Murthy and Neeta left Hyderabad in March 1972 to the coal belt area in Chhindwara,and the gruesome killing of George happened on 14thApril.While leaving Hyderabad he left some postal address with us for future contact.He was informed through a letter about the murder of George and the situation thereafter. A reply came after a month.On his suggestion I went to meet him in Chhindwara sometime in September,1972. Murthy by then had joined as a worker in one of the mines.
This was the time when the nationalization process of coal mines in the country had begun and in May,1973, the Nationalization Act came into effect. Murthy had joined as a loader on the surface and later as a worker in the mines. He began to organize the mine workers and this prompted the authorities to transfer him to the Accounts Department in order to isolate him from the workers.But Murthy began to expose the irregularities even there, and incurred the wrath of the Mafiadom that prevailed in most coal fields.An incident in which Murthy thrashed up a Mafia member made him an adored figure among the mine workers.He dared to question and fight, and that made him a leader.With the imposition of the Emergency in June 1975,Murthy and Neeta had to go underground but were arrested and detained under MISA.He was subsequently discharged from work and became a whole timer.Infact he was a whole-time activist but inorder to organize the mine workers, that too in an entirely new area and being unknown,had to work as a miner. He was already a functionary of the CPI-ML, though all the while he was working within an existing union affiliated to the AITUC.In his 48 years of life in the coal belt area in Chhindwara he led many struggles of the miners and was always in the forefront. He built the Lal Jhanda Coal Mines Mazdoor Union, then affiliated to IFTU.He was Vice-President of IFTU and later President of AIFTU.While he lived and organized in the mines area,he also took active part in some of the international platforms.He was a member of the World Forum for Alternatives founded and led by Samir Amin.He was active in the organisation of the International Mining Workers Conference in Telangana in 2017. Murthy also took part in the Social Forum meetings. He narrated to us one incident during the meeting of the European Social Forum in Paris in 2004. He was distributing some pamphlets and another guy younger to him was also the same.Since this person looked Indian, Murthy asked him his name.That person replied that his name was Prakash Rathiney. On further enquiry he found out that he was his cousin and that his sister lived in one of the suburbs of Paris. But Murthy did not reveal his identity.His mother and elder sister had already died by then. He figured out where his younger sister was and went to meet her. It was a reunion after 36 years.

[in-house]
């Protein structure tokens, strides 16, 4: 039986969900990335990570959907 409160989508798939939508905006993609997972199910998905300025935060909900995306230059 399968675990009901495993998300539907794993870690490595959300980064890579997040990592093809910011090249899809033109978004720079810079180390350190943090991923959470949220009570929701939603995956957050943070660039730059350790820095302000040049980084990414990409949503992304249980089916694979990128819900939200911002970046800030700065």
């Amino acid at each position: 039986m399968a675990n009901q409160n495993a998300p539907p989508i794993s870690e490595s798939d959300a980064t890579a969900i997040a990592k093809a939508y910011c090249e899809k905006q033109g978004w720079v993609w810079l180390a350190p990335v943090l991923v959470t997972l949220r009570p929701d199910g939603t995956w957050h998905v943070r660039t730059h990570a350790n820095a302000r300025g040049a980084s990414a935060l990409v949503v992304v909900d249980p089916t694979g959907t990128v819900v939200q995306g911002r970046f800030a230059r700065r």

A visit to his small office cum residence will show that here was a person who laboured to keep the place clean and in order. Everything should go where it belongs. He would fold his garments with such meticulousness that they appeared to have been ironed. Was this some kind of a fetish? No, he learnt to be tidy and keep his surroundings in order from his mother. Murthy was a wonderful cook and loved cooking. He was a very bad singer but would not hesitate a bit to sing and dance. He was a stubborn guy.After returning from Paris in 1968,he along with Neeta went to his family home in Puducherry and decided there,for whatever reasons,never to return to that place again. He visited Puducherry a couple of times in the last decade, but never went home.Even while in Puducherry under treatment, he refused to visit his old home.
The little story of our comrade cannot end without the mention of a person who was his school and college mate and his best friend in Puducherry.This friend had no contact with Murthy after 1968 till 2008. It was after forty years they met but their friendship was not lost and the bond revived. It was this doctor friend who looked after him during the last eighteen months of Murthy’s life. We should salute him for all the care and affection that he showered on Murthy.
We have lost a good comrade and friend in Murthy’s death.He was a wonderful,remarkable person full of strength in the struggle for a revolutionary change in the existing unequal,oppressive socio-economic system. He loved this struggle.
As one friend put it, a life well lived with his heart in the right place. The caption should then read, Back to Chhindwara.
“Kuch nahin tho kam se kam khwab-e sahar dekha tho hai
jis taraf dekha na tha ab tak, udhar dekha to hai- Majaz
If nothing else,we have atleast dared to dream of dawn
that which we had never glimpsed,to that place our gaze has gone
General Secretary IFTU